We believe it is important for investors to recognize that a low interest environment combined with a long bull market and a tightening Federal Reserve may dampen potential portfolio returns going forward. It is also important to note that with the U.S. and global economies growing and valuations down after Q4 2018, opportunities remain across the spectrum of global financial markets. While the current bull market in equities is old, there is no set expiration date.
International Equity Recap
International returns were also negative in Q4 of 2018, with developed markets and emerging markets down -12.54% and -7.47% for the quarter respectively. The dollar strengthened in the third quarter of 2018, putting pressures on international returns for U.S. investors. In addition to a strengthening dollar in 2018, we saw escalating trade concerns between the U.S. and China, raising investor concerns on its potential impact on global growth.
While 2018 was difficult for international equities, we continue to stand firm on our commitment to a diversified portfolio and are steadfast to our convictions regarding international investments. The chart to the left shows that a commitment to international stocks pays off in some market cycles, but not in others. The most recent market cycle has not rewarded international investors, but valuations are continuing to look cheap in comparison to domestic markets. We would expect a reversion to the mean in the future, which will reward those invested internationally. International equities remain attractive over the long run thanks to stronger economic growth and a downward trajectory for the U.S. dollar in 2019. Moreover, valuation measures suggest that international stocks are cheap relative to both the U.S. and their long-term averages.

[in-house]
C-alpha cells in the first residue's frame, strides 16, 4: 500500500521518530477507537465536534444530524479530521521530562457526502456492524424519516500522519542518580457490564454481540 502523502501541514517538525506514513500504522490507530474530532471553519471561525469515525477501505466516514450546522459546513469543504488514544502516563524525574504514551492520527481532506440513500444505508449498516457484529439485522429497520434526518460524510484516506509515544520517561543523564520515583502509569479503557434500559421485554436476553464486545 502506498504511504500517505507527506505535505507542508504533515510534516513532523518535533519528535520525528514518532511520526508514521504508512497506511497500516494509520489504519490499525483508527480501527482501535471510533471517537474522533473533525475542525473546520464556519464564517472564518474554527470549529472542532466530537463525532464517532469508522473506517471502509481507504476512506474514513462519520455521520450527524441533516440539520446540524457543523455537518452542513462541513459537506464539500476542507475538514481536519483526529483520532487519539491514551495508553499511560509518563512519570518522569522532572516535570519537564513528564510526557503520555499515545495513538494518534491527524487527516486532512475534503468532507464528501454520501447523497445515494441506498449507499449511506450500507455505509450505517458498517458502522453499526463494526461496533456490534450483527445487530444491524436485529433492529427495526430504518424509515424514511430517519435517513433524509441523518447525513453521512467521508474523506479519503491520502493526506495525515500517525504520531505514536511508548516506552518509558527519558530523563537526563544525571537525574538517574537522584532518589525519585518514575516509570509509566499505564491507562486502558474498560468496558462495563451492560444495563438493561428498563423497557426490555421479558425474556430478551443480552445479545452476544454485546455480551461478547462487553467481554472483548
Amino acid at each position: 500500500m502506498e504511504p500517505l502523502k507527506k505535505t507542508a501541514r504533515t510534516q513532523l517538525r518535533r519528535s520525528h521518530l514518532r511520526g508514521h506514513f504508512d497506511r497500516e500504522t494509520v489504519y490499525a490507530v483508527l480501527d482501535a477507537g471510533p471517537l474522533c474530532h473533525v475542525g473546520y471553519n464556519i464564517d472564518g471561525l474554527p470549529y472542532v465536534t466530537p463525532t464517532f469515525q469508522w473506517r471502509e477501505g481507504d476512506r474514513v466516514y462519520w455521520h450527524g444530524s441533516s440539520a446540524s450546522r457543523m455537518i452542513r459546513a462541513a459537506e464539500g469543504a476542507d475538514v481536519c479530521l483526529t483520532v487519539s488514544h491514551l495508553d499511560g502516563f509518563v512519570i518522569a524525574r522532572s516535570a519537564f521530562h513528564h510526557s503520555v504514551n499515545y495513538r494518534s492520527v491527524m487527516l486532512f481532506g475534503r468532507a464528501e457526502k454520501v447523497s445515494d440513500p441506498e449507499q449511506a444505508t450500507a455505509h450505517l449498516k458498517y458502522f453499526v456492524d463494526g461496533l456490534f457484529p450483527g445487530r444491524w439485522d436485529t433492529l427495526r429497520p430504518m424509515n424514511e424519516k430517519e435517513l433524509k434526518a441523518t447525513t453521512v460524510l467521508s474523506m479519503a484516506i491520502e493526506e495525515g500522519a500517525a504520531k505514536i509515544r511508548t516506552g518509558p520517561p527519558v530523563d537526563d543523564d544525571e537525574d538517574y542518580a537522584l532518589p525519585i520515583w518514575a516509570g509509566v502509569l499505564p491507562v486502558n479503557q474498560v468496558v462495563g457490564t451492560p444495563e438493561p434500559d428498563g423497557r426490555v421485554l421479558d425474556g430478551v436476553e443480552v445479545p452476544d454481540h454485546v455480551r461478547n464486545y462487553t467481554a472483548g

Domestic Fixed Income Recap
Domestic bonds ended the fourth quarter of 2018 returning 1.64%. While nothing to write home about, domestic bonds did their job in 2018 and dampened portfolio volatility. Prior to the volatility in Q4, it appeared that fixed income would end the year in negative territory due to the Federal Reserve increasing interest rates four times in 2018. This has created headwinds in the fixed income space, creating flat returns for 2018. We expect the federal reserve to continue to raise interest rates in 2019 due to the Fed’s long-term targets for unemployment and inflation being met. Additionally, when looking at history, it is easy to see that the current Federal funds rate is anything but tight. Barring any significant negative shocks, we anticipate the Fed to further raise rates by 0.25% twice in the first half of 2019. The chart below outlines the historical federal funds rate, as well as the Fed’s expectations (blue), and the markets expectations (brown) for the future.